Shootings in Mexico have killed three U.S. consulate officials, including two Americans, one of whom was reportedly pregnant. The attacks took place in the border city of Juarez, which has been embroiled in violence between the military and massive drug cartels for three years. The attacks on Americans, the first since 2008, raise questions about how the drug wars escalated to such levels of violence.

  • U.S. Still Not Making Difficult Choices  Foreign Policy's Blake Hounshell sighs that Obama's approach mirrors Bush's in its biggest failing: Not dealing with America's "demand-side" contribution to the problem. "If you ask me, it all seems like doubling down on a failed strategy -- a typical example of trying to solve a social and political problem through military and technical means." Obama has "zero new ideas for addressing the demand side of the equation, and the administration's new drug budget looks a heckuva lot like Bush's drug budget, with its focus on interdicting supplies over treating drug addicts and reducing the secondary effects of drug use."
  • Next War On Drugs Front: Corruption  The Economist sounds the alarm: Are cash-rife cartels flooding money to American border officials? Is corruption the next front in the war on drugs? "As it becomes harder to smuggle through the desert, the legitimate ports of entry become a more attractive avenue. Corruption does not have to be widespread to matter. Individual officers have enormous discretion at the ports of entry. They make the call about whether a truck should be waved through the lane or diverted for secondary inspection, often in a matter of seconds and based on nothing more than a quick look and their practised intuition."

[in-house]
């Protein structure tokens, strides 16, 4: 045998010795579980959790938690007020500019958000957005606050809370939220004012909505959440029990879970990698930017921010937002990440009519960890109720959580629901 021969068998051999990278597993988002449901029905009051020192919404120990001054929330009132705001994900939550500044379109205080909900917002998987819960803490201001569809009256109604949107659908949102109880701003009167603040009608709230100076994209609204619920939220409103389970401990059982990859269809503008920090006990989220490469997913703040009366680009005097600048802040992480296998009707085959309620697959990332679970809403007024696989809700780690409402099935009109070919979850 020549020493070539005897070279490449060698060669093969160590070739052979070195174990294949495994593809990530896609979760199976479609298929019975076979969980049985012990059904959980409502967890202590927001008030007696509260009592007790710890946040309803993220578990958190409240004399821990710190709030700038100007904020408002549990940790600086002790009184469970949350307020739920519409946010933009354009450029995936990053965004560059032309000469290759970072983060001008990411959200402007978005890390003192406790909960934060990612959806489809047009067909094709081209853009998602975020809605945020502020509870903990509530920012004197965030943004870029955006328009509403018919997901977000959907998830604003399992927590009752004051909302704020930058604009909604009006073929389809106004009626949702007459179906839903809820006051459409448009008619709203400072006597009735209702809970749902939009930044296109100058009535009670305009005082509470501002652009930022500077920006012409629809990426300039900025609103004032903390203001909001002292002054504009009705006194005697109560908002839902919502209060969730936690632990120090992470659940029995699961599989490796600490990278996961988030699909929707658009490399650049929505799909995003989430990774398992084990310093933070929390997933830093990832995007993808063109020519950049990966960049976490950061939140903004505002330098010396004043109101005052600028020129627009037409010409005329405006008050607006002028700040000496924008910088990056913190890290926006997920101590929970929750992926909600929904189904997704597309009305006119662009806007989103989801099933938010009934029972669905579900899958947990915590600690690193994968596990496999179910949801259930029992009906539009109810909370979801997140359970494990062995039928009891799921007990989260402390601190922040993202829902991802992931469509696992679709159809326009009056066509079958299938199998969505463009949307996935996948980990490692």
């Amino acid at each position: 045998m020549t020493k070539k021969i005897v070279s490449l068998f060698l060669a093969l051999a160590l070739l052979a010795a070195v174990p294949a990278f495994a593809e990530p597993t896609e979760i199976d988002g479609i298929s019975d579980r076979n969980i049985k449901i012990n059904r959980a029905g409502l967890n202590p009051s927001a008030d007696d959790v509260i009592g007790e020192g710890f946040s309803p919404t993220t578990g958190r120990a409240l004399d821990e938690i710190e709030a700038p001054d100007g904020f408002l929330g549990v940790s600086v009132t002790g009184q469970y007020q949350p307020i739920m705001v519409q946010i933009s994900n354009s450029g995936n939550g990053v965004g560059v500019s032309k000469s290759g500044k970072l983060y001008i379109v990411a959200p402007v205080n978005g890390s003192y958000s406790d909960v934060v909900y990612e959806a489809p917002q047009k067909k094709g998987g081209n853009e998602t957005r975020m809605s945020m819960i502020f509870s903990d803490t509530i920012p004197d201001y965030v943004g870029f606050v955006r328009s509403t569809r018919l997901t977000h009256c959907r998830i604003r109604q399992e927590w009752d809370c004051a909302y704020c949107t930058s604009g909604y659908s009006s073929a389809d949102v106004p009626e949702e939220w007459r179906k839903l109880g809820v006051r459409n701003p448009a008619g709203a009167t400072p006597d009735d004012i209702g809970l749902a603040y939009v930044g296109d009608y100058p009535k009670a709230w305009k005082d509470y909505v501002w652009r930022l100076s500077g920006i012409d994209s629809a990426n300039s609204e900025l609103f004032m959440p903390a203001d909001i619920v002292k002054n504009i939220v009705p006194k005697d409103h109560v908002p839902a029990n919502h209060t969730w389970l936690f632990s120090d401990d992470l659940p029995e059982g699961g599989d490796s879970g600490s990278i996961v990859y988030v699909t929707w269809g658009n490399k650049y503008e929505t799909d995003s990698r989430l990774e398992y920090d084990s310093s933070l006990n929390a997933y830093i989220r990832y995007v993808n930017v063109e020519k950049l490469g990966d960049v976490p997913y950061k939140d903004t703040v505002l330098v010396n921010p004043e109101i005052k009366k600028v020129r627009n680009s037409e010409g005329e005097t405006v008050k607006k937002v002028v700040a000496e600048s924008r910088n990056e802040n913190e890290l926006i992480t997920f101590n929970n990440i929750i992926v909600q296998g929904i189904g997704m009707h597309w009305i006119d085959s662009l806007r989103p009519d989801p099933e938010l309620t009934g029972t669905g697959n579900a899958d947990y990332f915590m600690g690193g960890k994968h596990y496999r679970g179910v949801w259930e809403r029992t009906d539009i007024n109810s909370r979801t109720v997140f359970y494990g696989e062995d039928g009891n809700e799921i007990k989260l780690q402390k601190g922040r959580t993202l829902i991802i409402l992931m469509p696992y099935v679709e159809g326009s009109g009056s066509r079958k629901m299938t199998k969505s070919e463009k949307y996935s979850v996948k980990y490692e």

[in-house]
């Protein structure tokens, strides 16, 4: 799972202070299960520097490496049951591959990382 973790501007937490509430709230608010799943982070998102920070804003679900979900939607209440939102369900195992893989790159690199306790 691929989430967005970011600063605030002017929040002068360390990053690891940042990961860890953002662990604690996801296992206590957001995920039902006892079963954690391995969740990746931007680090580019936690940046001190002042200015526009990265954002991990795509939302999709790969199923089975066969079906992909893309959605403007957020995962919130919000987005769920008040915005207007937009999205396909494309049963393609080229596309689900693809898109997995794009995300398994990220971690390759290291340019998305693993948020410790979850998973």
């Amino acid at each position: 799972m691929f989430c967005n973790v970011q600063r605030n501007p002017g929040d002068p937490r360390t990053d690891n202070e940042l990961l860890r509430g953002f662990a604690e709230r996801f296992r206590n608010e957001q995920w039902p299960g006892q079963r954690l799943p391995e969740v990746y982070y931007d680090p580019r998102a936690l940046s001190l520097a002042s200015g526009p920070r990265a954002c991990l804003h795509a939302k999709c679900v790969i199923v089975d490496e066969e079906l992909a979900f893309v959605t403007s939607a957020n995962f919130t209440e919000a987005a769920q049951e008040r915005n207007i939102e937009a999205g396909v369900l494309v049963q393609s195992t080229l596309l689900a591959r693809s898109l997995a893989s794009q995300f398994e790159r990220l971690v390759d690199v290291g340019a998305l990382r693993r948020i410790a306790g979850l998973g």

• Could Spread to U.S.  The Moderate Voice's Jerry Remmers warns, "The death toll attributed to drug cartels is more than 45,000 lives and the battle has spread to the U.S. border cities with kidnappings and brutal assaults. It is only a matter of time when these towns and cities join the killing fields." Cartel-related violence sometimes bleeds across the U.S. border (Juarez is mere miles from El Paso, for example), but never at levels approaching those in Mexico.
  • Bad News For Immigration Reform  A raging debate in the comments section at Reason Magazine foreshadows the problems that Mexican drug violence will cause for Democratic initiatives to reform immigration. One commenter writes, "I means surely a dramatic increase in the number of Mexican-Americans in this nation will have some effect on our culture, politics, etc. Effects don't run just one way. And since I vastly prefer the US over Mexico in those areas I think that means a net loss if it occurs."
  • Poverty's Role In Drug Violence  The Christian Science Monitor's Sara Miller Llana finds a feedback loop in Juarez: More violence causes more unemployment and poverty. More poverty makes the drug war worse, causing more violence, and repeating the deadly cycle.
  • Can Cartels Ever Be Uprooted?  The Agonist's Nat Wilson Turner is hopeless. "I certainly don't have any idea what to do," he writes. "At this point the cartels are so entrenched, so established and so violent that they threaten to completely swamp Mexican civil society. Don't laugh, we're next."